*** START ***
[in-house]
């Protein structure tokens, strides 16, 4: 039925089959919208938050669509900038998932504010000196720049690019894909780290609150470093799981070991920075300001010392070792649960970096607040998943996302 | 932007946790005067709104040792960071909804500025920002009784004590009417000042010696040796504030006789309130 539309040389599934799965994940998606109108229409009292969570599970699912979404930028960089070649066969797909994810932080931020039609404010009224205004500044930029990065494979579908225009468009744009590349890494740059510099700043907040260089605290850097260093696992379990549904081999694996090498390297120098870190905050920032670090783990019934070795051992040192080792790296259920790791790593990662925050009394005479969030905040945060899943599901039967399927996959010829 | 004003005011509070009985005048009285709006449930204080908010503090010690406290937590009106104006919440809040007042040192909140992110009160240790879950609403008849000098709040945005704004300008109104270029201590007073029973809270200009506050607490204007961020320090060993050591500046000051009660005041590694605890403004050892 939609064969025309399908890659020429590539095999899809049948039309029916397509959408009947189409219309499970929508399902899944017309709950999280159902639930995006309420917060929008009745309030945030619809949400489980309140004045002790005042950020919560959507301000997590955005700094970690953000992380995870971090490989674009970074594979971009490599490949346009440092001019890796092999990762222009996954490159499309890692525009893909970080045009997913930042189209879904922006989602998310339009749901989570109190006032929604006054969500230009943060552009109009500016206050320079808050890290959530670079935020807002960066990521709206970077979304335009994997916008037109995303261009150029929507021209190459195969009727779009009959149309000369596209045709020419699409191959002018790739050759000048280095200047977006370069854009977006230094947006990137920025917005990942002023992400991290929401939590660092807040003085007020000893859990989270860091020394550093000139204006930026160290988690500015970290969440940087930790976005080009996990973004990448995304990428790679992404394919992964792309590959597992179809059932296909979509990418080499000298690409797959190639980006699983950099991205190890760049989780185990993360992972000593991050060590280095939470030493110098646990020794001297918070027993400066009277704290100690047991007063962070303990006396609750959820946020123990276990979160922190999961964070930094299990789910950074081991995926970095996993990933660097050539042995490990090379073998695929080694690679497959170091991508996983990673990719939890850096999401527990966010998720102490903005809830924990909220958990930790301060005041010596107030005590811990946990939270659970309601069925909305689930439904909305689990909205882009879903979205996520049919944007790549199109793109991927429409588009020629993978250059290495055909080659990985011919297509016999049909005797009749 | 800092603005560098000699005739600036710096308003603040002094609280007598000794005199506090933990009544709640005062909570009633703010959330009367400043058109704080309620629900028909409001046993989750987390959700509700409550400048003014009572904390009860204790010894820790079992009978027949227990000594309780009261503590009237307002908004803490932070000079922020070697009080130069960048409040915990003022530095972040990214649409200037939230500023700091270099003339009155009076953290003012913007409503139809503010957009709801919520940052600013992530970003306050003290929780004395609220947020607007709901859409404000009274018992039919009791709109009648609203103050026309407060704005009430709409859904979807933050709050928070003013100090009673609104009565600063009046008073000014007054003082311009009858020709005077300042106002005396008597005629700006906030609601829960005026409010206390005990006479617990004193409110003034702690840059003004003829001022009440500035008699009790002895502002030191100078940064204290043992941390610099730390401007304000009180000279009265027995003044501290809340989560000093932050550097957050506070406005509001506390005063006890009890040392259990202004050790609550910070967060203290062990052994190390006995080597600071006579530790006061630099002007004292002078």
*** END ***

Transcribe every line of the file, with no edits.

[in-house]
């Protein structure tokens, strides 16, 4: 039925089959919208938050669509900038998932504010000196720049690019894909780290609150470093799981070991920075300001010392070792649960970096607040998943996302 | 932007946790005067709104040792960071909804500025920002009784004590009417000042010696040796504030006789309130 539309040389599934799965994940998606109108229409009292969570599970699912979404930028960089070649066969797909994810932080931020039609404010009224205004500044930029990065494979579908225009468009744009590349890494740059510099700043907040260089605290850097260093696992379990549904081999694996090498390297120098870190905050920032670090783990019934070795051992040192080792790296259920790791790593990662925050009394005479969030905040945060899943599901039967399927996959010829 | 004003005011509070009985005048009285709006449930204080908010503090010690406290937590009106104006919440809040007042040192909140992110009160240790879950609403008849000098709040945005704004300008109104270029201590007073029973809270200009506050607490204007961020320090060993050591500046000051009660005041590694605890403004050892 939609064969025309399908890659020429590539095999899809049948039309029916397509959408009947189409219309499970929508399902899944017309709950999280159902639930995006309420917060929008009745309030945030619809949400489980309140004045002790005042950020919560959507301000997590955005700094970690953000992380995870971090490989674009970074594979971009490599490949346009440092001019890796092999990762222009996954490159499309890692525009893909970080045009997913930042189209879904922006989602998310339009749901989570109190006032929604006054969500230009943060552009109009500016206050320079808050890290959530670079935020807002960066990521709206970077979304335009994997916008037109995303261009150029929507021209190459195969009727779009009959149309000369596209045709020419699409191959002018790739050759000048280095200047977006370069854009977006230094947006990137920025917005990942002023992400991290929401939590660092807040003085007020000893859990989270860091020394550093000139204006930026160290988690500015970290969440940087930790976005080009996990973004990448995304990428790679992404394919992964792309590959597992179809059932296909979509990418080499000298690409797959190639980006699983950099991205190890760049989780185990993360992972000593991050060590280095939470030493110098646990020794001297918070027993400066009277704290100690047991007063962070303990006396609750959820946020123990276990979160922190999961964070930094299990789910950074081991995926970095996993990933660097050539042995490990090379073998695929080694690679497959170091991508996983990673990719939890850096999401527990966010998720102490903005809830924990909220958990930790301060005041010596107030005590811990946990939270659970309601069925909305689930439904909305689990909205882009879903979205996520049919944007790549199109793109991927429409588009020629993978250059290495055909080659990985011919297509016999049909005797009749 | 800092603005560098000699005739600036710096308003603040002094609280007598000794005199506090933990009544709640005062909570009633703010959330009367400043058109704080309620629900028909409001046993989750987390959700509700409550400048003014009572904390009860204790010894820790079992009978027949227990000594309780009261503590009237307002908004803490932070000079922020070697009080130069960048409040915990003022530095972040990214649409200037939230500023700091270099003339009155009076953290003012913007409503139809503010957009709801919520940052600013992530970003306050003290929780004395609220947020607007709901859409404000009274018992039919009791709109009648609203103050026309407060704005009430709409859904979807933050709050928070003013100090009673609104009565600063009046008073000014007054003082311009009858020709005077300042106002005396008597005629700006906030609601829960005026409010206390005990006479617990004193409110003034702690840059003004003829001022009440500035008699009790002895502002030191100078940064204290043992941390610099730390401007304000009180000279009265027995003044501290809340989560000093932050550097957050506070406005509001506390005063006890009890040392259990202004050790609550910070967060203290062990052994190390006995080597600071006579530790006061630099002007004292002078």